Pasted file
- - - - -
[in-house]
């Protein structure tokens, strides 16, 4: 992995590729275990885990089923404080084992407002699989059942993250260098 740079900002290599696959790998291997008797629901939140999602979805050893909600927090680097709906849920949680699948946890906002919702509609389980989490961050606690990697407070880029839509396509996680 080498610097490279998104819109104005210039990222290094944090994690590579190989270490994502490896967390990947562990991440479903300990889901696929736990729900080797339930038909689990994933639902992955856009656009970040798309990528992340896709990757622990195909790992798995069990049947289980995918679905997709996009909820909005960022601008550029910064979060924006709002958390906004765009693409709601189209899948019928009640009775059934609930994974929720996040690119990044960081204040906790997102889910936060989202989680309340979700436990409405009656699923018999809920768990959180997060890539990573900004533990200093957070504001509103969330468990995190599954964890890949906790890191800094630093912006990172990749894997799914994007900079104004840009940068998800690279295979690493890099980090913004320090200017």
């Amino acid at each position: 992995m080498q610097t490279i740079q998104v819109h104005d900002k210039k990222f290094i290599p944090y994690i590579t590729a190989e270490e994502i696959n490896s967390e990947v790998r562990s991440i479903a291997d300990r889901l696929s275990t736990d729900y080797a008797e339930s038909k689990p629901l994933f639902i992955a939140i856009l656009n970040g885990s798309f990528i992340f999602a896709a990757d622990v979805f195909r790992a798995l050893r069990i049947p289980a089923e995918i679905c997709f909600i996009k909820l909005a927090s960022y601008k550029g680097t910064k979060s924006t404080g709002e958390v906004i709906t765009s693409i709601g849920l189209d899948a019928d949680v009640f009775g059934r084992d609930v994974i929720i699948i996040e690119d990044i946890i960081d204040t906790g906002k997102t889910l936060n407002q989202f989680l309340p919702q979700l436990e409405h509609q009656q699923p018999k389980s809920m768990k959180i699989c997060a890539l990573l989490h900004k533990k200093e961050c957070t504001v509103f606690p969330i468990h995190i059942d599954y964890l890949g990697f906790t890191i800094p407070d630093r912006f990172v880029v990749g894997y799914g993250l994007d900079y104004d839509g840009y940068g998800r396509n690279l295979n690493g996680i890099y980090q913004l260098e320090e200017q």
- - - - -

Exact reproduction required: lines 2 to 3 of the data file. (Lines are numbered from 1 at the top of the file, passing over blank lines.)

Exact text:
């Protein structure tokens, strides 16, 4: 992995590729275990885990089923404080084992407002699989059942993250260098 740079900002290599696959790998291997008797629901939140999602979805050893909600927090680097709906849920949680699948946890906002919702509609389980989490961050606690990697407070880029839509396509996680 080498610097490279998104819109104005210039990222290094944090994690590579190989270490994502490896967390990947562990991440479903300990889901696929736990729900080797339930038909689990994933639902992955856009656009970040798309990528992340896709990757622990195909790992798995069990049947289980995918679905997709996009909820909005960022601008550029910064979060924006709002958390906004765009693409709601189209899948019928009640009775059934609930994974929720996040690119990044960081204040906790997102889910936060989202989680309340979700436990409405009656699923018999809920768990959180997060890539990573900004533990200093957070504001509103969330468990995190599954964890890949906790890191800094630093912006990172990749894997799914994007900079104004840009940068998800690279295979690493890099980090913004320090200017």
């Amino acid at each position: 992995m080498q610097t490279i740079q998104v819109h104005d900002k210039k990222f290094i290599p944090y994690i590579t590729a190989e270490e994502i696959n490896s967390e990947v790998r562990s991440i479903a291997d300990r889901l696929s275990t736990d729900y080797a008797e339930s038909k689990p629901l994933f639902i992955a939140i856009l656009n970040g885990s798309f990528i992340f999602a896709a990757d622990v979805f195909r790992a798995l050893r069990i049947p289980a089923e995918i679905c997709f909600i996009k909820l909005a927090s960022y601008k550029g680097t910064k979060s924006t404080g709002e958390v906004i709906t765009s693409i709601g849920l189209d899948a019928d949680v009640f009775g059934r084992d609930v994974i929720i699948i996040e690119d990044i946890i960081d204040t906790g906002k997102t889910l936060n407002q989202f989680l309340p919702q979700l436990e409405h509609q009656q699923p018999k389980s809920m768990k959180i699989c997060a890539l990573l989490h900004k533990k200093e961050c957070t504001v509103f606690p969330i468990h995190i059942d599954y964890l890949g990697f906790t890191i800094p407070d630093r912006f990172v880029v990749g894997y799914g993250l994007d900079y104004d839509g840009y940068g998800r396509n690279l295979n690493g996680i890099y980090q913004l260098e320090e200017q």